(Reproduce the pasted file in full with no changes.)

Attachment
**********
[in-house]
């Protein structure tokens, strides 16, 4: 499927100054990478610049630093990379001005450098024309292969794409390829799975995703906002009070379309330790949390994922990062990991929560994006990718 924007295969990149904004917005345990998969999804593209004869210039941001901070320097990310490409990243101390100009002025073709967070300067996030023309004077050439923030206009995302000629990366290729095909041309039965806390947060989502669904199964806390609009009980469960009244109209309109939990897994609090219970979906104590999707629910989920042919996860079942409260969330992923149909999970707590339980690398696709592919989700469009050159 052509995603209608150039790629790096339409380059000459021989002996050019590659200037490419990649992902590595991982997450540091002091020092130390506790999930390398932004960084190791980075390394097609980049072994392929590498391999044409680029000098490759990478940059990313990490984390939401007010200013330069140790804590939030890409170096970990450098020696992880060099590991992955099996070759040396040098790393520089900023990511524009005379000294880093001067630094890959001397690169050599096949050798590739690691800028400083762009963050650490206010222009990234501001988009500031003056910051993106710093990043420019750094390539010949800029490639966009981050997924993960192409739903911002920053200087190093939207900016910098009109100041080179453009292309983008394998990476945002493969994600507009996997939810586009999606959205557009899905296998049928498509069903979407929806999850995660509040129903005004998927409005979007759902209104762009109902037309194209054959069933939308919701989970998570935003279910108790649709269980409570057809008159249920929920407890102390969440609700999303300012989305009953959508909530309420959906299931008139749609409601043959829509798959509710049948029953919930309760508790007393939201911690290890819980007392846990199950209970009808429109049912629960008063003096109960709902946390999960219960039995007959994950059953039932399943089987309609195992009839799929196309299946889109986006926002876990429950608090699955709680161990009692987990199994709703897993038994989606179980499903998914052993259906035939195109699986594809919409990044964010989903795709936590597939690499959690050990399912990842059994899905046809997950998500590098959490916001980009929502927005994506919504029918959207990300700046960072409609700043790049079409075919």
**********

[in-house]
């Protein structure tokens, strides 16, 4: 499927100054990478610049630093990379001005450098024309292969794409390829799975995703906002009070379309330790949390994922990062990991929560994006990718 924007295969990149904004917005345990998969999804593209004869210039941001901070320097990310490409990243101390100009002025073709967070300067996030023309004077050439923030206009995302000629990366290729095909041309039965806390947060989502669904199964806390609009009980469960009244109209309109939990897994609090219970979906104590999707629910989920042919996860079942409260969330992923149909999970707590339980690398696709592919989700469009050159 052509995603209608150039790629790096339409380059000459021989002996050019590659200037490419990649992902590595991982997450540091002091020092130390506790999930390398932004960084190791980075390394097609980049072994392929590498391999044409680029000098490759990478940059990313990490984390939401007010200013330069140790804590939030890409170096970990450098020696992880060099590991992955099996070759040396040098790393520089900023990511524009005379000294880093001067630094890959001397690169050599096949050798590739690691800028400083762009963050650490206010222009990234501001988009500031003056910051993106710093990043420019750094390539010949800029490639966009981050997924993960192409739903911002920053200087190093939207900016910098009109100041080179453009292309983008394998990476945002493969994600507009996997939810586009999606959205557009899905296998049928498509069903979407929806999850995660509040129903005004998927409005979007759902209104762009109902037309194209054959069933939308919701989970998570935003279910108790649709269980409570057809008159249920929920407890102390969440609700999303300012989305009953959508909530309420959906299931008139749609409601043959829509798959509710049948029953919930309760508790007393939201911690290890819980007392846990199950209970009808429109049912629960008063003096109960709902946390999960219960039995007959994950059953039932399943089987309609195992009839799929196309299946889109986006926002876990429950608090699955709680161990009692987990199994709703897993038994989606179980499903998914052993259906035939195109699986594809919409990044964010989903795709936590597939690499959690050990399912990842059994899905046809997950998500590098959490916001980009929502927005994506919504029918959207990300700046960072409609700043790049079409075919």